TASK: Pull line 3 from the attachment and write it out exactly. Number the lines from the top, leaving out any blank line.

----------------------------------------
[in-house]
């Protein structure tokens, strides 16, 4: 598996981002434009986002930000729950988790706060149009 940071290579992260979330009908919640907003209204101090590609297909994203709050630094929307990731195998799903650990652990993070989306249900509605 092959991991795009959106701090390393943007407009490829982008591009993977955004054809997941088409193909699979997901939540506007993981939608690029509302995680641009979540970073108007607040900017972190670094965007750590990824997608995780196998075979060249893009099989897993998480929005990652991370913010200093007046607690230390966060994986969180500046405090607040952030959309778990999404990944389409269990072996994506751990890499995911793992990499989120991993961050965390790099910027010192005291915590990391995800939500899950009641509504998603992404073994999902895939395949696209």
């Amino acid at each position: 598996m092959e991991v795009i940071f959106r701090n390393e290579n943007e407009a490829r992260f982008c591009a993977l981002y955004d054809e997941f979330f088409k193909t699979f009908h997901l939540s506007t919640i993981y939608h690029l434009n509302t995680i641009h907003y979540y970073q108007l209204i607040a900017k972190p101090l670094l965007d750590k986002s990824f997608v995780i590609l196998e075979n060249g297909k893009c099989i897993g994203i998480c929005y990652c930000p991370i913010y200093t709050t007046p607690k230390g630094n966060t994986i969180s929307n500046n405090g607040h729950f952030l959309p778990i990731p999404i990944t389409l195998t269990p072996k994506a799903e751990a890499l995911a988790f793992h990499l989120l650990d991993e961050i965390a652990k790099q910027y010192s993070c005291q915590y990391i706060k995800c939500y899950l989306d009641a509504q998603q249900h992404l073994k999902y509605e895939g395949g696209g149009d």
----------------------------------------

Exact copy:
């Amino acid at each position: 598996m092959e991991v795009i940071f959106r701090n390393e290579n943007e407009a490829r992260f982008c591009a993977l981002y955004d054809e997941f979330f088409k193909t699979f009908h997901l939540s506007t919640i993981y939608h690029l434009n509302t995680i641009h907003y979540y970073q108007l209204i607040a900017k972190p101090l670094l965007d750590k986002s990824f997608v995780i590609l196998e075979n060249g297909k893009c099989i897993g994203i998480c929005y990652c930000p991370i913010y200093t709050t007046p607690k230390g630094n966060t994986i969180s929307n500046n405090g607040h729950f952030l959309p778990i990731p999404i990944t389409l195998t269990p072996k994506a799903e751990a890499l995911a988790f793992h990499l989120l650990d991993e961050i965390a652990k790099q910027y010192s993070c005291q915590y990391i706060k995800c939500y899950l989306d009641a509504q998603q249900h992404l073994k999902y509605e895939g395949g696209g149009d």